A rather bland breakfast made with regular cornmeal and milk (rather than water) for extra calcium. Lunch was a tasty improvisation based on Chris Cosentino’s Spaghetti with Tuna, but again not especially filling. Dinner was just alright for me, but the salad was very satisfying. I talked Jeremy into baking us some pain a l’ancienne from The Bread Baker’s Apprentice; the dough was retarded from the night before, and this was our first bread baked with the new convection oven.


Day 3: 

  • Breakfast: Grapefruit; creamy polenta (Friuli, made with milk) with scrambled eggs and truffle oil drizzle
  • Lunch: Pan-roasted salmon belly with roasted vegetables; homemade bread dipped in blood orange fused oil and blueberry balsamic vinegar
  • Snack: Kiwi; fresh veg/fruit juice
  • Dinner: Fresh sprouted-spelt fettuccine with chicken thigh ragu and haricots vert, parmesan; baguette dipped in blood orange fused oil and blueberry balsamic vinegar

More boring eggs and polenta for breakfast, slightly enlivened with truffle oil. My salmon for lunch, after a drive from Colorado Springs back up to Littleton, was very simply cooked and served over a bed of leftover roasted vegetables. Dinner was a more thought-out affair: I knew I wanted to do fresh pasta at least once, and decided to go with Marcella Hazan’s basic egg pasta, made with organic sprouted spelt flour. For a whole wheat noodle, it came out very delicate and delicious, and I served it with a variation of a chicken thigh ragu I’ve made once before, this time using our home-canned tomatoes as the base.

meddiet_speltpasta1 meddiet_speltpasta2

Day 4: 

  • Breakfast: Turkish poached eggs with garlic yogurt and paprika-sage butter; homemade bread dipped in plate sauces
  • Snack: Veg/fruit juice
  • Lunch: Leftover fettuccine with chicken thigh ragu and haricots verts
  • Dinner: Sprouted bean/lentil soup with kale, sweet potato and barley; salad with yogurt-tahini dressing; homemade bread dipped in blood orange fused oil and blueberry balsamic vinegar


Breakfast today was much more satisfying: Turkish poached eggs I’ve made once before, with homemade bread to drag through the fragrant plate sauces. I could eat this sort of breakfast every day! I saved myself some effort at lunch and had leftover pasta and ragu; I used the last of the noodles to make Nolan a frittata di fettuccine, but as I have come to expect, he never has much interest in eating my homemade pasta. Dinner was an improvisation based on the general Mediterranean obsession with bean soups: I used frozen homemade chicken stock and a sprouted bean trio from Tru Roots to cut down on cooking time, and loaded up the pot with onion, celery, garlic, sweet potato, and kale, plus a little pearled barley for body. We ate it with a basic salad dressed with yogurt, tahini, garlic, lemon, and of course olive oil, and also with slices of homemade bread.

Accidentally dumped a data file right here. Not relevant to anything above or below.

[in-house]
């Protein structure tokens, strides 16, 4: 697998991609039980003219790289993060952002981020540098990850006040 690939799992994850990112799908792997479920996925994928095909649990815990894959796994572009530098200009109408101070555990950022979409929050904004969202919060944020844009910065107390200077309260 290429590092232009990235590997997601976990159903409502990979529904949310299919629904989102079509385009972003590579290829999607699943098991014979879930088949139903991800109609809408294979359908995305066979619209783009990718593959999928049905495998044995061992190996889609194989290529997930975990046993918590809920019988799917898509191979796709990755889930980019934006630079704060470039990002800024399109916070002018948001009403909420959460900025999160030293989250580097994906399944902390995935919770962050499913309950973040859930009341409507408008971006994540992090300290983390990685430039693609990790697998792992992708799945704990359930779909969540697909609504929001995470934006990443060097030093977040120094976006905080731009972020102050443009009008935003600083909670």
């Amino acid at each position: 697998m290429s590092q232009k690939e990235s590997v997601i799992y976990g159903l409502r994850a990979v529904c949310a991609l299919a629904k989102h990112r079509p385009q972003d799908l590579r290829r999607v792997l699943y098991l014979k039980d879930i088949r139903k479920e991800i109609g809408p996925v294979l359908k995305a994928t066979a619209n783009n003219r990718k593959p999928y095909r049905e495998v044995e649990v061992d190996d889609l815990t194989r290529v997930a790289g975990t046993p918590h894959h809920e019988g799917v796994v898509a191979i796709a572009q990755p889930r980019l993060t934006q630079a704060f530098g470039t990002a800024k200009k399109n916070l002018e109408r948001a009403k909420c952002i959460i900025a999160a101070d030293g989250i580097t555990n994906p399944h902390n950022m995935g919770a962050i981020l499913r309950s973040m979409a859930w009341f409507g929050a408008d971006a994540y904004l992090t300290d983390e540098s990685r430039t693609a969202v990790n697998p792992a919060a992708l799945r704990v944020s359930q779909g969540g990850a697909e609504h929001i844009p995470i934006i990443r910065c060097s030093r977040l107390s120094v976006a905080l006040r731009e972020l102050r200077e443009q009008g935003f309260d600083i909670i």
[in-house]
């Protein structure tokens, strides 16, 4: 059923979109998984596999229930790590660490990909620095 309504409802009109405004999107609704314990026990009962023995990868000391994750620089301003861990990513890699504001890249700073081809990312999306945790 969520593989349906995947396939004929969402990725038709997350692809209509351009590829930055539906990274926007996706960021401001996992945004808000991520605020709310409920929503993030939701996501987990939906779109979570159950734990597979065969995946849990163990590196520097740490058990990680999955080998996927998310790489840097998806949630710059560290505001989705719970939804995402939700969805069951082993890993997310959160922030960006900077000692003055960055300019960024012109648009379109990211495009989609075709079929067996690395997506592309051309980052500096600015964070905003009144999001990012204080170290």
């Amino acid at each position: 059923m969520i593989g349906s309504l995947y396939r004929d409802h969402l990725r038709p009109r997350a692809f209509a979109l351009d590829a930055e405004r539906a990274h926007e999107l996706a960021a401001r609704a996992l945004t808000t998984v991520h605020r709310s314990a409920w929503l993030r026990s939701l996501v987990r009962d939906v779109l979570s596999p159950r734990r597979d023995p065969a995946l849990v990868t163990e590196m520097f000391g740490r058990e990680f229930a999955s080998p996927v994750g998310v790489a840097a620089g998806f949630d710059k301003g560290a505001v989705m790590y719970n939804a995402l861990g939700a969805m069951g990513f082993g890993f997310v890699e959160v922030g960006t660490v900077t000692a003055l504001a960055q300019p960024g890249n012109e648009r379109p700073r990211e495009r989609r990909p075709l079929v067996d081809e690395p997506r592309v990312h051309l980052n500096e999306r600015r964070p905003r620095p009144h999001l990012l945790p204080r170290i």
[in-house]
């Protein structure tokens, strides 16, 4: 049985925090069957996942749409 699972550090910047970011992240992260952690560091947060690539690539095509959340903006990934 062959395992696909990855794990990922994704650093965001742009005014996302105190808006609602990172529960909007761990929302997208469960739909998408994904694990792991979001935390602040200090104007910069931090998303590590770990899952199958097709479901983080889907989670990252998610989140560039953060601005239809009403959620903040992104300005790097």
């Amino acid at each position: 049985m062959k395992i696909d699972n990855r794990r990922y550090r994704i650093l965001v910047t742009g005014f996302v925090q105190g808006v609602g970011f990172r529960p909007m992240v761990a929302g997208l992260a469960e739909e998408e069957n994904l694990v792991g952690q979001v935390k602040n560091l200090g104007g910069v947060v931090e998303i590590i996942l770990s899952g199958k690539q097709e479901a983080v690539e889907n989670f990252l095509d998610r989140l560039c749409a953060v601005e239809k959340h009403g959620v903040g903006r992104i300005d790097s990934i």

Day 5:

  • Breakfast: Farro breakfast porridge with dates, walnuts and milk
  • Lunch: Egg scramble with asparagus, tomato, mushroom and feta, whole wheat toast
  • Dinner: Crudité (carrot, cucumber, celery, haricots verts, garlic-rubbed crostini) with anchoiade; saffron risotto with bay scallops, asparagus and lemon; Tunisian blood orange-olive oil cake


I decided to change things up for breakfast today and infused some basic cooked farro with dates, walnuts, and cinnamon; and then drowned it with raw milk for calcium after having had a foot cramp overnight. It was extremely tasty, but contained nowhere near enough protein to fill me up. I broke down and had more eggs for lunch in a simple scramble.


Dinner was a more elaborate affair, starting with a big platter of crudité and garlic-rubbed crostini with anchoiade. I found this dip really impressive because despite the intimidating amount of  anchovies it contained, my fish-squeamish mom ate several tablespoons and I thought it was so delicious that it actually convinced me to eat several raw cucumber and celery sticks! In fact, I probably single-handedly consumed at least half of the anchoiade visible in the photo below. It did not, however, have the intended effect of bringing my family together for extended dinnertime conviviality; my parents each took a plate of vegetables and went to different rooms to eat while I worked on the next course.


The risotto was perfectly adequate but nothing special, in part because I didn’t have enough saffron on hand to really make it sing.



I also decided to make a Mediterranean dessert for my last day following the diet, and selected a Tunisian blood orange and olive oil cake for its unique process—it actually called for chopping up whole blood oranges and pureeing them with olive oil into an emulsified paste that served as the moisture in the cake. The finished cake was very plain, moist, not too sweet and fragrant with citrus flavor.


Nolan parked himself in front of the cake as I began to photograph and slice it, and very nearly helped himself before I was done—this boy loves his mama’s baking, and fortunately this cake is dairy-free with no adjustments necessary!